By Tina Richards
The boundaries for voting districts within the City of Orange are getting closer to a final determination with the city council’s selection, based on community input and neighborhood feedback, of a single draft map that will be tweaked into a format that most residents can accept.
The map selected by the council at its Sept. 10 meeting was one of 13 submitted by individuals and the city’s demographer Justin Levitt. Those maps were variations of three versions chosen by the council from a field of 22, Aug. 27.
The selected map, 135, is an offshoot of map 122, an August semifinalist. It came the closest to meeting the parameters identified during the districting process. That is, districts should make geographic sense, keep neighborhoods and communities with common interests together and be more or less equal in population. The goal defined in the lawsuit that initiated the districting, filed by Southwest Voter Registration Education Project and Luis Ortiz-Franco, is to give Latino voters a stronger voice and more representation in city government.
All for one
At the onset of the public hearing, Councilman Chip Monaco asked the audience to specifically comment on the possible division of Old Towne, noting that its status as a historic district, a destination point and a city crown jewel with unique issues might justify representation by more than one council member. Splitting Old Towne into more than one district would achieve that.
Monaco stressed that he wasn’t advocating, just curious to hear from residents on that subject.
“It is unacceptable to the people of Old Towne to have our historic and special area of interest split up, divided and spread out in multiple districts,” Sandy Quinn, president of the Old Towne Preservation Association, told the council. “If the concept of districting is to keep special areas of interest intact, then Old Towne unquestionably needs to be represented in one district. It has common denominators of historic architecture and period landscaping. It is not only unique as a neighborhood, but includes a very special business district. Please don’t pull the petals off the rose.”
Other residents shared the same strong feelings about their communities. Reggie Mundakis, a resident of the Presidential tract, expressed dismay that her neighborhood was divided on many of the draft maps. “The Presidential tract is recognized as a contiguous area,” she said. “It is a community of interest, it is identified as such in real estate listings. It has a history. It should not be split into two districts.”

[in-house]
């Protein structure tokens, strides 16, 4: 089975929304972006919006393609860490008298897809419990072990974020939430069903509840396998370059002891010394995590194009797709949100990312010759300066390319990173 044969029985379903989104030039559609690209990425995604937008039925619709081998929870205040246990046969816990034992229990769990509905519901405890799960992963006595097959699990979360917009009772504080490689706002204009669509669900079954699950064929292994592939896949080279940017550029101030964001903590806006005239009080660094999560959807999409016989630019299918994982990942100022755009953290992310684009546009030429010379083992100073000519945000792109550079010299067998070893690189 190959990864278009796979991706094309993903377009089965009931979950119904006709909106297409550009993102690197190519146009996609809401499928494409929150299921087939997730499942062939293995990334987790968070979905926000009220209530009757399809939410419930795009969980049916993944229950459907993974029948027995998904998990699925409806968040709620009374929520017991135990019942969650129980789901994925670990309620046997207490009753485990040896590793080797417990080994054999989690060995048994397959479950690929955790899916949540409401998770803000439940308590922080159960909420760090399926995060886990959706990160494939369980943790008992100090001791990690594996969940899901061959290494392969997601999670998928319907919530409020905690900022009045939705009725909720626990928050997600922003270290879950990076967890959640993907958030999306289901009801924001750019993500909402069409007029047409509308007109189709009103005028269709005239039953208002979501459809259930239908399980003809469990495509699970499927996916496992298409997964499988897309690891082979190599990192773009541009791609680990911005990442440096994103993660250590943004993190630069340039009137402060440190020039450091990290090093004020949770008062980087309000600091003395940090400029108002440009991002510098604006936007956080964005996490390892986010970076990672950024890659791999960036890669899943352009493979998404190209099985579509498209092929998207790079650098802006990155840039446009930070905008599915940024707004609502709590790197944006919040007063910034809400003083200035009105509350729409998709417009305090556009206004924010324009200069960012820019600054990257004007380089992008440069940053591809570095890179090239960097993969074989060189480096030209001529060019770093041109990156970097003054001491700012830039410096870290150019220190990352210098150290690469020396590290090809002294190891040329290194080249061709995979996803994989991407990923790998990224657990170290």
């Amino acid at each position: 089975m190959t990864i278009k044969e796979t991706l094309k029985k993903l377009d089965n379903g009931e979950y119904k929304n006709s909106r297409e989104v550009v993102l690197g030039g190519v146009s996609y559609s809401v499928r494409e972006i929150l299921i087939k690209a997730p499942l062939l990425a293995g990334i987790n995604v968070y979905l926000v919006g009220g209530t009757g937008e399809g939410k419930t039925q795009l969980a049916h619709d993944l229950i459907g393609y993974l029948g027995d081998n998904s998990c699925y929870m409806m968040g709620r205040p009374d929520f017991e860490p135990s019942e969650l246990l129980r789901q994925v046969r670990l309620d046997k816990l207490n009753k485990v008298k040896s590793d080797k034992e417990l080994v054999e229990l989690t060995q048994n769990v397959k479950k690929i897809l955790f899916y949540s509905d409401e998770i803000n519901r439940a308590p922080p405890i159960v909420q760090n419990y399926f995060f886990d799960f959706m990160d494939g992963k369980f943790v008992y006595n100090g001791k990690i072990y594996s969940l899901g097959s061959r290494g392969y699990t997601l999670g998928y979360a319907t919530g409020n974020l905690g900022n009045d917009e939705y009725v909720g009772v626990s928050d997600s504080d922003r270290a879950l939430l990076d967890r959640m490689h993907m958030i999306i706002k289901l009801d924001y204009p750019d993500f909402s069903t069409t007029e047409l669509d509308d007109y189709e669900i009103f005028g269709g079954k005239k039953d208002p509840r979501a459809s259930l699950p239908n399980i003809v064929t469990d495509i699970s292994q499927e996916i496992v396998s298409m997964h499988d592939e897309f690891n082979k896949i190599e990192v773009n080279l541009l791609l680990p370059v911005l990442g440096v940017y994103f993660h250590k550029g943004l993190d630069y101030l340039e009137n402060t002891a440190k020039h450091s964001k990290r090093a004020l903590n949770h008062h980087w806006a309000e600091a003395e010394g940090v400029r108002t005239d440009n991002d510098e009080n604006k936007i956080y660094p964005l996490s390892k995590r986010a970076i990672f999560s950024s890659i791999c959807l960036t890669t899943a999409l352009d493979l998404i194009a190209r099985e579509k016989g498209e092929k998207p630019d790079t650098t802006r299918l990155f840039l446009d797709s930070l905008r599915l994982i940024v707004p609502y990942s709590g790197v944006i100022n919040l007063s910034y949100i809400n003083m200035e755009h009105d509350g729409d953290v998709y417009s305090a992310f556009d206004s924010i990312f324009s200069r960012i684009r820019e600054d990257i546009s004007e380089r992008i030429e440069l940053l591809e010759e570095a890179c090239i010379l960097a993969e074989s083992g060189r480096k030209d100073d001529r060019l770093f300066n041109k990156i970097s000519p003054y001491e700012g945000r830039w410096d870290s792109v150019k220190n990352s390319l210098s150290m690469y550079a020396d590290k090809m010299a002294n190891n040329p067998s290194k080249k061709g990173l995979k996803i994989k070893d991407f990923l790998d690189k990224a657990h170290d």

Keep it together
The Orange Park Acres community also opposed draft maps that divided it. “Five of the maps split OPA,” said Laura Thomas. “We threw them out.”
“The boundary has to be Santiago Creek,” Theresa Sears asserted. “We have to reject the maps that don’t honor that major geographical divide.”
All of the speakers who addressed the council agreed that keeping communities together was a priority. And all agreed that no one area should be given more weight than any other. Including Old Towne. “Saying Old Towne is so important that it should be in more than one district implies that other areas don’t have the same importance,” Bonnie Robinson noted. “There are lots of hidden gems in Orange; each area is important; each has unique issues and should have equal representation.”
During the public discussion, it was noted that one draft map divided the Hispanic population into three districts, and another created two districts, each with a 29 percent Latino population. Councilman Mike Alvarez noted that one draft map created a 40 percent Latino district and asked Justin Levitt if that was the most desirable outcome, in terms of what the court expected.
More than numbers
“There is not a bright line threshold,” Levitt said, explaining that the courts don’t look for a specific percentage of a minority population in a given district. “The advice from voter rights attorneys,” he said, “is to consider district alternatives with the highest possible percentage of under-represented voters. Courts will look at the district you didn’t draw, but could have. And if you didn’t draw that district, you have to have a good reason.”
Districts drawn to respect established communities as requested by residents, Levitt suggested, could be considered a good reason. He assured the council that Map 135, which garnered the most positive feedback, could be adjusted to keep Old Towne, the Presidential tract, and Orange Park Acres intact. He also noted that moving the boundaries to meet those requirements and keep the population of each district relatively equal would also keep the part of the El Modena barrio that lies within city limits together.
The amended map will be available for review Oct. 15; the city council will hold a public hearing Oct. 22. Once the council approves the district boundaries, it will determine which of those districts will be voting in 2020. There will be four council seats up for election. Mike Alvarez will be termed out; the existing vacant seat must be filled, and the creation of six districts adds two council members to the current roster of four. The mayor will continue to be elected by a citywide vote.
The council-approved boundary configuration, however, must satisfy the lawsuit plaintiffs.
Orange district boundaries are being fine-tuned